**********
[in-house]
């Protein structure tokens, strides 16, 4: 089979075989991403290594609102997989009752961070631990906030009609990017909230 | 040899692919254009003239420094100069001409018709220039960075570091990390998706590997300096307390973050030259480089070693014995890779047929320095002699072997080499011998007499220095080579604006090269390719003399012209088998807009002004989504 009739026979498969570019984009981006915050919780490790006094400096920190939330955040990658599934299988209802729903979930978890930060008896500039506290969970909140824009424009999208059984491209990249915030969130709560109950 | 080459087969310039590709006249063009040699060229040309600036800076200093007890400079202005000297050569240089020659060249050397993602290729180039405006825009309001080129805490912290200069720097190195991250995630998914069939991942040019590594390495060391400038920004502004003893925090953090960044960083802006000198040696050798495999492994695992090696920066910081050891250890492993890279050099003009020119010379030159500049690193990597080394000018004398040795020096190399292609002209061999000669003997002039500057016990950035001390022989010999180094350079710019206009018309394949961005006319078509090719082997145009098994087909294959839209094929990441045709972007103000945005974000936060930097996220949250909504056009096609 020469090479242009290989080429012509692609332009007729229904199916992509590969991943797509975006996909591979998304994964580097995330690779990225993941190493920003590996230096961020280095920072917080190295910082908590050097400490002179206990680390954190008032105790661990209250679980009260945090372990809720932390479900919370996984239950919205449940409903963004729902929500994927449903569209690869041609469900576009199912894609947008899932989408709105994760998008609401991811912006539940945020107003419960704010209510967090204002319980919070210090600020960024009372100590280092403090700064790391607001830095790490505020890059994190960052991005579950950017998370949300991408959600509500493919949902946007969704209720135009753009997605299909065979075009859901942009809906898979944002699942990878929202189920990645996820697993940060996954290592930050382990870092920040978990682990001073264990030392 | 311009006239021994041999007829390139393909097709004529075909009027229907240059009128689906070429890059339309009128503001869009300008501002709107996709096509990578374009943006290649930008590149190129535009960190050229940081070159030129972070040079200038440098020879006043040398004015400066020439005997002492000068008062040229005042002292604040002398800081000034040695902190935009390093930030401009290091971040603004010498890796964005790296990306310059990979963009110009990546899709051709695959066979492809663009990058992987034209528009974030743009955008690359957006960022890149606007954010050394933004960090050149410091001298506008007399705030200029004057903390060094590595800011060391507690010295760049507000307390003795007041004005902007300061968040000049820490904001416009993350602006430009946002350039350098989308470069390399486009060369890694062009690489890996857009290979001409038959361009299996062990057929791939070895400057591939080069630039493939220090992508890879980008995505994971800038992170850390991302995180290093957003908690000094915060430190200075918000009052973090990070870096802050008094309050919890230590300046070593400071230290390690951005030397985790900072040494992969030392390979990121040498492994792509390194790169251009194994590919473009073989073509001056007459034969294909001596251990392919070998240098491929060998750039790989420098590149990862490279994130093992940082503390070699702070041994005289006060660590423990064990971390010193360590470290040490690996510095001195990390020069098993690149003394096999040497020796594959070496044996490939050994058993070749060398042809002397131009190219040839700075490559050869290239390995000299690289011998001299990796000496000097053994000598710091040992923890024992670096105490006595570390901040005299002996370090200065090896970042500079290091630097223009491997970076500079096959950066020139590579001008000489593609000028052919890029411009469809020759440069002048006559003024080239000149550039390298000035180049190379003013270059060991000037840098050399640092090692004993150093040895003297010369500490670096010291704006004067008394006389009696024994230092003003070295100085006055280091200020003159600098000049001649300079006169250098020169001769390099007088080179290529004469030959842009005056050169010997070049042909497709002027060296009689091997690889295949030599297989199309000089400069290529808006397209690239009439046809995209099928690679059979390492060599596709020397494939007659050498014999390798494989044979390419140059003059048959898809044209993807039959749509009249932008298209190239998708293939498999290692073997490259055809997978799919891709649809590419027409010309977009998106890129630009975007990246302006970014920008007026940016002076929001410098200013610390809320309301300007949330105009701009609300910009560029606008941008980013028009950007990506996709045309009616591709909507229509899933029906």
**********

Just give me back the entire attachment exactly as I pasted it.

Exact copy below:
[in-house]
């Protein structure tokens, strides 16, 4: 089979075989991403290594609102997989009752961070631990906030009609990017909230 | 040899692919254009003239420094100069001409018709220039960075570091990390998706590997300096307390973050030259480089070693014995890779047929320095002699072997080499011998007499220095080579604006090269390719003399012209088998807009002004989504 009739026979498969570019984009981006915050919780490790006094400096920190939330955040990658599934299988209802729903979930978890930060008896500039506290969970909140824009424009999208059984491209990249915030969130709560109950 | 080459087969310039590709006249063009040699060229040309600036800076200093007890400079202005000297050569240089020659060249050397993602290729180039405006825009309001080129805490912290200069720097190195991250995630998914069939991942040019590594390495060391400038920004502004003893925090953090960044960083802006000198040696050798495999492994695992090696920066910081050891250890492993890279050099003009020119010379030159500049690193990597080394000018004398040795020096190399292609002209061999000669003997002039500057016990950035001390022989010999180094350079710019206009018309394949961005006319078509090719082997145009098994087909294959839209094929990441045709972007103000945005974000936060930097996220949250909504056009096609 020469090479242009290989080429012509692609332009007729229904199916992509590969991943797509975006996909591979998304994964580097995330690779990225993941190493920003590996230096961020280095920072917080190295910082908590050097400490002179206990680390954190008032105790661990209250679980009260945090372990809720932390479900919370996984239950919205449940409903963004729902929500994927449903569209690869041609469900576009199912894609947008899932989408709105994760998008609401991811912006539940945020107003419960704010209510967090204002319980919070210090600020960024009372100590280092403090700064790391607001830095790490505020890059994190960052991005579950950017998370949300991408959600509500493919949902946007969704209720135009753009997605299909065979075009859901942009809906898979944002699942990878929202189920990645996820697993940060996954290592930050382990870092920040978990682990001073264990030392 | 311009006239021994041999007829390139393909097709004529075909009027229907240059009128689906070429890059339309009128503001869009300008501002709107996709096509990578374009943006290649930008590149190129535009960190050229940081070159030129972070040079200038440098020879006043040398004015400066020439005997002492000068008062040229005042002292604040002398800081000034040695902190935009390093930030401009290091971040603004010498890796964005790296990306310059990979963009110009990546899709051709695959066979492809663009990058992987034209528009974030743009955008690359957006960022890149606007954010050394933004960090050149410091001298506008007399705030200029004057903390060094590595800011060391507690010295760049507000307390003795007041004005902007300061968040000049820490904001416009993350602006430009946002350039350098989308470069390399486009060369890694062009690489890996857009290979001409038959361009299996062990057929791939070895400057591939080069630039493939220090992508890879980008995505994971800038992170850390991302995180290093957003908690000094915060430190200075918000009052973090990070870096802050008094309050919890230590300046070593400071230290390690951005030397985790900072040494992969030392390979990121040498492994792509390194790169251009194994590919473009073989073509001056007459034969294909001596251990392919070998240098491929060998750039790989420098590149990862490279994130093992940082503390070699702070041994005289006060660590423990064990971390010193360590470290040490690996510095001195990390020069098993690149003394096999040497020796594959070496044996490939050994058993070749060398042809002397131009190219040839700075490559050869290239390995000299690289011998001299990796000496000097053994000598710091040992923890024992670096105490006595570390901040005299002996370090200065090896970042500079290091630097223009491997970076500079096959950066020139590579001008000489593609000028052919890029411009469809020759440069002048006559003024080239000149550039390298000035180049190379003013270059060991000037840098050399640092090692004993150093040895003297010369500490670096010291704006004067008394006389009696024994230092003003070295100085006055280091200020003159600098000049001649300079006169250098020169001769390099007088080179290529004469030959842009005056050169010997070049042909497709002027060296009689091997690889295949030599297989199309000089400069290529808006397209690239009439046809995209099928690679059979390492060599596709020397494939007659050498014999390798494989044979390419140059003059048959898809044209993807039959749509009249932008298209190239998708293939498999290692073997490259055809997978799919891709649809590419027409010309977009998106890129630009975007990246302006970014920008007026940016002076929001410098200013610390809320309301300007949330105009701009609300910009560029606008941008980013028009950007990506996709045309009616591709909507229509899933029906």